Vogtle Nuclear Power Plant is preparing new units for commercial operation in 2021 and 2022
September 11, 2020

Vogtle Nuclear Power Plant is preparing new units for commercial operation in 2021 and 2022

Georgia Power said in a filing with the Georgia Public Service Commission that the target in-service dates for the Vogtle nuclear expansion project remain November 2021 for Unit 3 and November 2022 for Unit 4

The company also reported the project to build two new Generation III+ Westinghouse AP1000 nuclear power plants is now approximately 87% complete and “significant progress” continues to be made at the site.

Georgia Power said that this summer a series of critical tests were completed as the project continues to move from construction towards system operations. Closed vessel testing for Unit 3 was recently completed. This prepares the unit for cold hydro testing ahead of hot functional testing and ultimately initial fuel load. It also verifies that the pipes and valves in the Unit 3 reactor coolant system were installed as designed and helps ensure safety systems function properly.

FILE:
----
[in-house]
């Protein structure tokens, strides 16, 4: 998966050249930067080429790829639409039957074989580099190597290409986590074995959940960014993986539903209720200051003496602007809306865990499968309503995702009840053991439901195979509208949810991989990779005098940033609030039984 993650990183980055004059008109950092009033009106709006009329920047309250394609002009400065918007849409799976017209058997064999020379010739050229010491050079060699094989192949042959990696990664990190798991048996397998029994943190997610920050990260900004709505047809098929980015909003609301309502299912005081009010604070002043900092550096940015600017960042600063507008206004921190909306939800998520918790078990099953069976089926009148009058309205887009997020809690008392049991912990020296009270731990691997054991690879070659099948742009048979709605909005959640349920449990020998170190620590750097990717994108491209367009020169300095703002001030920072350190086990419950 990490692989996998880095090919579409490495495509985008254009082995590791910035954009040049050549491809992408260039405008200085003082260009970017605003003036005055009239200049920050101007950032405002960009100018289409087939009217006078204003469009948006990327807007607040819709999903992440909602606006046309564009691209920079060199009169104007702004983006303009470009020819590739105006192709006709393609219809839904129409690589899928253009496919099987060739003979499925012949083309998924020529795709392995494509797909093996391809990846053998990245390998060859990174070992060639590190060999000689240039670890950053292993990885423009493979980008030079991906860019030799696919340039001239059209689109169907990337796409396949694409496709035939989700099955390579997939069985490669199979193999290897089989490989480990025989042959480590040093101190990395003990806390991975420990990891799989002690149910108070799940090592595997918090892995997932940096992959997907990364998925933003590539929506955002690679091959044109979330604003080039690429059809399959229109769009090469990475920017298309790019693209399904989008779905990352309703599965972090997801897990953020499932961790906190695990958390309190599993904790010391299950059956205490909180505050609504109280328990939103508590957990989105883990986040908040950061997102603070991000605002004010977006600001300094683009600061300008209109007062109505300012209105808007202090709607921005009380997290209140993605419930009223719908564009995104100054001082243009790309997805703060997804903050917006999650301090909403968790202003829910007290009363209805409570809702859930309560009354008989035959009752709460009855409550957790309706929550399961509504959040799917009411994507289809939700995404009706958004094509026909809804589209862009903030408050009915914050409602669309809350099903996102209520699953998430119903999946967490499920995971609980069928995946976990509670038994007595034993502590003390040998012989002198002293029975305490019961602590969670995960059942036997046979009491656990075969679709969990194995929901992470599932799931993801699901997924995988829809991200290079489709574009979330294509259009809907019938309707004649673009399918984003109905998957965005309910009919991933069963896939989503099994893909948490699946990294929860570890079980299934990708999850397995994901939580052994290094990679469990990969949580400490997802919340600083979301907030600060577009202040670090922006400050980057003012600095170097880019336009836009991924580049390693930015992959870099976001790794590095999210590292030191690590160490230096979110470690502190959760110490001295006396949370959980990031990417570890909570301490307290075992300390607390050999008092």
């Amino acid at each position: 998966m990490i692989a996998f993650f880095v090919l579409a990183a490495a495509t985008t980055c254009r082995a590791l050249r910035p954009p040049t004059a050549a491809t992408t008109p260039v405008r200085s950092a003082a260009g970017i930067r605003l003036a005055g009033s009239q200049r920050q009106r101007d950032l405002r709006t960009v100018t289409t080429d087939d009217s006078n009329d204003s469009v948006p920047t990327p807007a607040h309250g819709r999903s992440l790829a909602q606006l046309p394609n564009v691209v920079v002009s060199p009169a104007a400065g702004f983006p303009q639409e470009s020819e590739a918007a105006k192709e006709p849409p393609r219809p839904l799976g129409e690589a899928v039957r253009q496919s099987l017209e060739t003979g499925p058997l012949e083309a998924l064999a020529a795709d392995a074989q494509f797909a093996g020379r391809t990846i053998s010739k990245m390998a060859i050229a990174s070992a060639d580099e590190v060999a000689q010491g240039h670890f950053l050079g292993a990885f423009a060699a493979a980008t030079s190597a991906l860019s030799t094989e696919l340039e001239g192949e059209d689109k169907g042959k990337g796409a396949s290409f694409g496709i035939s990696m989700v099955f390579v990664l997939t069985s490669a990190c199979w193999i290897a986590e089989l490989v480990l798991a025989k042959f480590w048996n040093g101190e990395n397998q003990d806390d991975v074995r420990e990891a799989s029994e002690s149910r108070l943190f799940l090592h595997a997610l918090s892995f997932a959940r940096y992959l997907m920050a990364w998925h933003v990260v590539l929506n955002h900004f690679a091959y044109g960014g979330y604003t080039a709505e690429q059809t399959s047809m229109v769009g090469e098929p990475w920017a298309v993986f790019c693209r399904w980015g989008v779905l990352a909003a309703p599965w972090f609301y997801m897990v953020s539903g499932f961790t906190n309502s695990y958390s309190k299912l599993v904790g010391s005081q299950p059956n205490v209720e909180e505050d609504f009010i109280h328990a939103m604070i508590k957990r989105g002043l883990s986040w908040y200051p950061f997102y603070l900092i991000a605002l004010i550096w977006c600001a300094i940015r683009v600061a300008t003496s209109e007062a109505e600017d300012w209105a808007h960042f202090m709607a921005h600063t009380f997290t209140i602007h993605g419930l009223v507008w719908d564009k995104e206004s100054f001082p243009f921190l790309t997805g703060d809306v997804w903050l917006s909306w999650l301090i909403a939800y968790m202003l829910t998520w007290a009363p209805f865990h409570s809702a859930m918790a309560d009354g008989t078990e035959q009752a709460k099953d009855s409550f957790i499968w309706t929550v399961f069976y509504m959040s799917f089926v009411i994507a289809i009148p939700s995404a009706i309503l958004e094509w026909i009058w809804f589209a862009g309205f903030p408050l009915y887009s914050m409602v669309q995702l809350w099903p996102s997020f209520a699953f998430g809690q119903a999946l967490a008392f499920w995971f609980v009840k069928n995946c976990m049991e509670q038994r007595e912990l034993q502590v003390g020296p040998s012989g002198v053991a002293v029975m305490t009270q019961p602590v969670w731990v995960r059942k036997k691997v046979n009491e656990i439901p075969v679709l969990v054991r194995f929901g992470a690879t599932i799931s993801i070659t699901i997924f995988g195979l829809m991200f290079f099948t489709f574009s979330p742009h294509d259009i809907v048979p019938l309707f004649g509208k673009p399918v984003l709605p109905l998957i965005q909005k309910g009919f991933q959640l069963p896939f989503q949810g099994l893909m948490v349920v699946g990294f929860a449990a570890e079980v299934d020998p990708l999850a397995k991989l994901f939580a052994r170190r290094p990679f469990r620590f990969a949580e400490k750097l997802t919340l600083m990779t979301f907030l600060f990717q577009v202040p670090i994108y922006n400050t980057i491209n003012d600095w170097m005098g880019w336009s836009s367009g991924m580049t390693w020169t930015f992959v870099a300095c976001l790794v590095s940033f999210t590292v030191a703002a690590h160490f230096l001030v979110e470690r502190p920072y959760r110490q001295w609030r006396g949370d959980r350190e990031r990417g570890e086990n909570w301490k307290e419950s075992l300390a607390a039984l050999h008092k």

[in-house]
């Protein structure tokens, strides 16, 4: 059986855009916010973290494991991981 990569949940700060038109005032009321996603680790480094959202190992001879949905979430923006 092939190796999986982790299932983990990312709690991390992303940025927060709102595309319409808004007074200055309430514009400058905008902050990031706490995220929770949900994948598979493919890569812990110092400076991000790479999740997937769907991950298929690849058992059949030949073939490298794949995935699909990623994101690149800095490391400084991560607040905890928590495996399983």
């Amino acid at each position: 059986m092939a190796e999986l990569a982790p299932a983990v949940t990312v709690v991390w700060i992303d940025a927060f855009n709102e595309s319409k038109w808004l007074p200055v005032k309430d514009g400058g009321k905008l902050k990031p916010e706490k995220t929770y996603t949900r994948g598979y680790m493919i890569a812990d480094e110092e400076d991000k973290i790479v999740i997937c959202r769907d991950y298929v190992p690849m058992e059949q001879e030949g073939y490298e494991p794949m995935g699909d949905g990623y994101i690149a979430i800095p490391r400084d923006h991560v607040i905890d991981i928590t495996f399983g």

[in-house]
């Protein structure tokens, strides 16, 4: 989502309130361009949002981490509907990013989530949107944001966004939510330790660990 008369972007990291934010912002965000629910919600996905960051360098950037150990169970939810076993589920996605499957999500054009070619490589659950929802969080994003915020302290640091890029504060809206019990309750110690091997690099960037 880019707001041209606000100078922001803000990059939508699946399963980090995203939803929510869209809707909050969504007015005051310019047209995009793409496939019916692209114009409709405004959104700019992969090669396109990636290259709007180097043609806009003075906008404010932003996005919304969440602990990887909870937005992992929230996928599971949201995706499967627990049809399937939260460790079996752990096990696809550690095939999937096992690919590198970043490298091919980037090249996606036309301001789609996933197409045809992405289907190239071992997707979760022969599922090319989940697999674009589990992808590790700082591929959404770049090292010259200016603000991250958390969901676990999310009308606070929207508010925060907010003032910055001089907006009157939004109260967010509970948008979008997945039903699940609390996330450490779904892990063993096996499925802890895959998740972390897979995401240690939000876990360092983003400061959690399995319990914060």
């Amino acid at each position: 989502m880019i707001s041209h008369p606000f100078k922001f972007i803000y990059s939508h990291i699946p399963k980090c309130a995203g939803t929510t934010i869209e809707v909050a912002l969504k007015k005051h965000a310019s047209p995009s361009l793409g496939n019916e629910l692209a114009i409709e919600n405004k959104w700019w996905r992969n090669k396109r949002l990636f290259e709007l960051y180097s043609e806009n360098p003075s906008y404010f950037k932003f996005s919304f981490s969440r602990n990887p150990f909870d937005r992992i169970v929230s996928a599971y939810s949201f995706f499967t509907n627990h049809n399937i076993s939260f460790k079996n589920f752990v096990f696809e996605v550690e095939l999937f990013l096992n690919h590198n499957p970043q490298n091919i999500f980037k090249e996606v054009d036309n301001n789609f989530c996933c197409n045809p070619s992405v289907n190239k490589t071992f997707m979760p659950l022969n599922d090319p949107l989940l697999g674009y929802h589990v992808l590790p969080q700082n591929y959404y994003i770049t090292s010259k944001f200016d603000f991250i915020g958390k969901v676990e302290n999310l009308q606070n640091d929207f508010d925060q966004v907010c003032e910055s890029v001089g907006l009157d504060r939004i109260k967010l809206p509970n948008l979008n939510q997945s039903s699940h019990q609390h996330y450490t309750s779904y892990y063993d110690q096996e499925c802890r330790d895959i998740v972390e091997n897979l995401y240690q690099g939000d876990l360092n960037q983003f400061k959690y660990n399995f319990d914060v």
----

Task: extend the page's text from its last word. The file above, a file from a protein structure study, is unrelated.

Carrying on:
the project to build two new Generation III+ Westinghouse AP1000 nuclear power plants is now approximately 87% complete

The structural integrity test and integrated leak rate test on Unit 3 were completed in succession and demonstrated the containment vessel meets construction quality and design requirements.

Southern Company, of which Georgia Power is a subsidiary, said recently that the cost of the Vogtle nuclear station is growing, partly because of the coronavirus outbreak.

Southern said the Covid-19 pandemic continues to affect work at Vogtle, but it still expects to have the two new Generation III+ units operating by November 2021 and November 2022.

The Vogtle AP1000 construction site in July 202
The Vogtle AP1000 construction site in July 202. Photo: Georgia Power

Georgia Power, however, said its share of the total project cost forecast stands at $8.5bn. In 2013 the corresponding figure was $4.8bn. In a 2019 report, the Georgia Public Service Commission said costs could be $17.1bn.